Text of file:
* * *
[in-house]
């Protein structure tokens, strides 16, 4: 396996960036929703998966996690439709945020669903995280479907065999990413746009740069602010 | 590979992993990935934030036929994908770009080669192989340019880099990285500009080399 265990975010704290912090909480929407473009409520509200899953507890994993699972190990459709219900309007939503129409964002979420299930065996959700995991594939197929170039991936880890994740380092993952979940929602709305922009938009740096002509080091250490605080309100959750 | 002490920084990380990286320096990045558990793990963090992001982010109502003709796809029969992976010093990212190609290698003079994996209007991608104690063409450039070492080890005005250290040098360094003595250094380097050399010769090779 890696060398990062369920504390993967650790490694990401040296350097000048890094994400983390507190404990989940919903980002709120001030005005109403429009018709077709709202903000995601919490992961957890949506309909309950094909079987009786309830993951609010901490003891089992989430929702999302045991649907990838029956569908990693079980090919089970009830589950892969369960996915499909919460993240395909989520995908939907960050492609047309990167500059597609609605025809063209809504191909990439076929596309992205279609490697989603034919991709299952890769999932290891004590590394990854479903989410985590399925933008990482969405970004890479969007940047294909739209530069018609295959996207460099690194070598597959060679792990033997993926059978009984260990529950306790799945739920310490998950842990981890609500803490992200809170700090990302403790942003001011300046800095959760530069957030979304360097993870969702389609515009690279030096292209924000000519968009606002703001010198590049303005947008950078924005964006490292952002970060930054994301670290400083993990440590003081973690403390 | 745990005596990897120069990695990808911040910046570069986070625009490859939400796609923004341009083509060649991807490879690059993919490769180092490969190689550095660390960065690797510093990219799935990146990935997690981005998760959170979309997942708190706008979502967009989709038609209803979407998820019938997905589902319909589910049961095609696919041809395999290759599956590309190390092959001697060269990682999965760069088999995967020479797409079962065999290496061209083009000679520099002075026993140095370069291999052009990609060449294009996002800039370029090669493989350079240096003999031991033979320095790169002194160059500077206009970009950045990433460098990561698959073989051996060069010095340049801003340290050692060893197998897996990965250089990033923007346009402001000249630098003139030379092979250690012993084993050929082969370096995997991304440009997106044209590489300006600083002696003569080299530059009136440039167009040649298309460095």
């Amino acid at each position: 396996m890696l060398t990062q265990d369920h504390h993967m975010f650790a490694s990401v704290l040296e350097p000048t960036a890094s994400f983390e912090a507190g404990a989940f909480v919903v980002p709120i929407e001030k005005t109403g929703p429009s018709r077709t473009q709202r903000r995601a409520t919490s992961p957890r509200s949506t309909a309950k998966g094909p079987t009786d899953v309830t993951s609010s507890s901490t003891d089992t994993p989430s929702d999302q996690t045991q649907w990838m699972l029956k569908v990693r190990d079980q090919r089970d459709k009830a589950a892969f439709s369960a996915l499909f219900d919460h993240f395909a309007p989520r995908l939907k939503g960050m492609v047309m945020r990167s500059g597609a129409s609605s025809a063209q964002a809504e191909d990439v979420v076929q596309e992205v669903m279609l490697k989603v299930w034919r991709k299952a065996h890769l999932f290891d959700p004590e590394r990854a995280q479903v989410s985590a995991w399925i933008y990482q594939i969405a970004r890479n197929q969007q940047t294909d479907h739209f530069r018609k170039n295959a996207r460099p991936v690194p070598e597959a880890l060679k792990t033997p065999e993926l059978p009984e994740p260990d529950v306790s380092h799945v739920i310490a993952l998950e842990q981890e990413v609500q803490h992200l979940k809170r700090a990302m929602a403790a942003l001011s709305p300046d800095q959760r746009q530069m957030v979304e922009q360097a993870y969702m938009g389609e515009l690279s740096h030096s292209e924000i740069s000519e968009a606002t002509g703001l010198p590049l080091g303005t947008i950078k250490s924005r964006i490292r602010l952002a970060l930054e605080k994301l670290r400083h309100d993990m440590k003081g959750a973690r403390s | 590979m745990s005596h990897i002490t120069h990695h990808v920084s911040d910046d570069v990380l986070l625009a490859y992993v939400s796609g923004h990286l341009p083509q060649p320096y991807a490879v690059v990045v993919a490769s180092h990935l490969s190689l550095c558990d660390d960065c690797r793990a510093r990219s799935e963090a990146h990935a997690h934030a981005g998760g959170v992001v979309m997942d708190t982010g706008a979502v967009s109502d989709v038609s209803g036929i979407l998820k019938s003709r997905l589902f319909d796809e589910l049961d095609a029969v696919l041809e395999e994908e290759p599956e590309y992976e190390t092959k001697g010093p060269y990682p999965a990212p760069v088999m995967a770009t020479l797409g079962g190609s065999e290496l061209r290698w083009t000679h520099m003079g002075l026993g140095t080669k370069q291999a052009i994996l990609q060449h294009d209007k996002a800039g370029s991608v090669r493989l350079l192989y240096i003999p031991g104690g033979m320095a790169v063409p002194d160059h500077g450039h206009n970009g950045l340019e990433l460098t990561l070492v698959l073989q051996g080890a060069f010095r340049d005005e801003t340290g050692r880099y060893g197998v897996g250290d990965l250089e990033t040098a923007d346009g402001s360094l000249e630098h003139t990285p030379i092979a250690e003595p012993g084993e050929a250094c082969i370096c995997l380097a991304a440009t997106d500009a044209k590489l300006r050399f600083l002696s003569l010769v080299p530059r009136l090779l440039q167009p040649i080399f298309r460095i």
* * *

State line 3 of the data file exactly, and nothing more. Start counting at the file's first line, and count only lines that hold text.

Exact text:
């Amino acid at each position: 396996m890696l060398t990062q265990d369920h504390h993967m975010f650790a490694s990401v704290l040296e350097p000048t960036a890094s994400f983390e912090a507190g404990a989940f909480v919903v980002p709120i929407e001030k005005t109403g929703p429009s018709r077709t473009q709202r903000r995601a409520t919490s992961p957890r509200s949506t309909a309950k998966g094909p079987t009786d899953v309830t993951s609010s507890s901490t003891d089992t994993p989430s929702d999302q996690t045991q649907w990838m699972l029956k569908v990693r190990d079980q090919r089970d459709k009830a589950a892969f439709s369960a996915l499909f219900d919460h993240f395909a309007p989520r995908l939907k939503g960050m492609v047309m945020r990167s500059g597609a129409s609605s025809a063209q964002a809504e191909d990439v979420v076929q596309e992205v669903m279609l490697k989603v299930w034919r991709k299952a065996h890769l999932f290891d959700p004590e590394r990854a995280q479903v989410s985590a995991w399925i933008y990482q594939i969405a970004r890479n197929q969007q940047t294909d479907h739209f530069r018609k170039n295959a996207r460099p991936v690194p070598e597959a880890l060679k792990t033997p065999e993926l059978p009984e994740p260990d529950v306790s380092h799945v739920i310490a993952l998950e842990q981890e990413v609500q803490h992200l979940k809170r700090a990302m929602a403790a942003l001011s709305p300046d800095q959760r746009q530069m957030v979304e922009q360097a993870y969702m938009g389609e515009l690279s740096h030096s292209e924000i740069s000519e968009a606002t002509g703001l010198p590049l080091g303005t947008i950078k250490s924005r964006i490292r602010l952002a970060l930054e605080k994301l670290r400083h309100d993990m440590k003081g959750a973690r403390s | 590979m745990s005596h990897i002490t120069h990695h990808v920084s911040d910046d570069v990380l986070l625009a490859y992993v939400s796609g923004h990286l341009p083509q060649p320096y991807a490879v690059v990045v993919a490769s180092h990935l490969s190689l550095c558990d660390d960065c690797r793990a510093r990219s799935e963090a990146h990935a997690h934030a981005g998760g959170v992001v979309m997942d708190t982010g706008a979502v967009s109502d989709v038609s209803g036929i979407l998820k019938s003709r997905l589902f319909d796809e589910l049961d095609a029969v696919l041809e395999e994908e290759p599956e590309y992976e190390t092959k001697g010093p060269y990682p999965a990212p760069v088999m995967a770009t020479l797409g079962g190609s065999e290496l061209r290698w083009t000679h520099m003079g002075l026993g140095t080669k370069q291999a052009i994996l990609q060449h294009d209007k996002a800039g370029s991608v090669r493989l350079l192989y240096i003999p031991g104690g033979m320095a790169v063409p002194d160059h500077g450039h206009n970009g950045l340019e990433l460098t990561l070492v698959l073989q051996g080890a060069f010095r340049d005005e801003t340290g050692r880099y060893g197998v897996g250290d990965l250089e990033t040098a923007d346009g402001s360094l000249e630098h003139t990285p030379i092979a250690e003595p012993g084993e050929a250094c082969i370096c995997l380097a991304a440009t997106d500009a044209k590489l300006r050399f600083l002696s003569l010769v080299p530059r009136l090779l440039q167009p040649i080399f298309r460095i």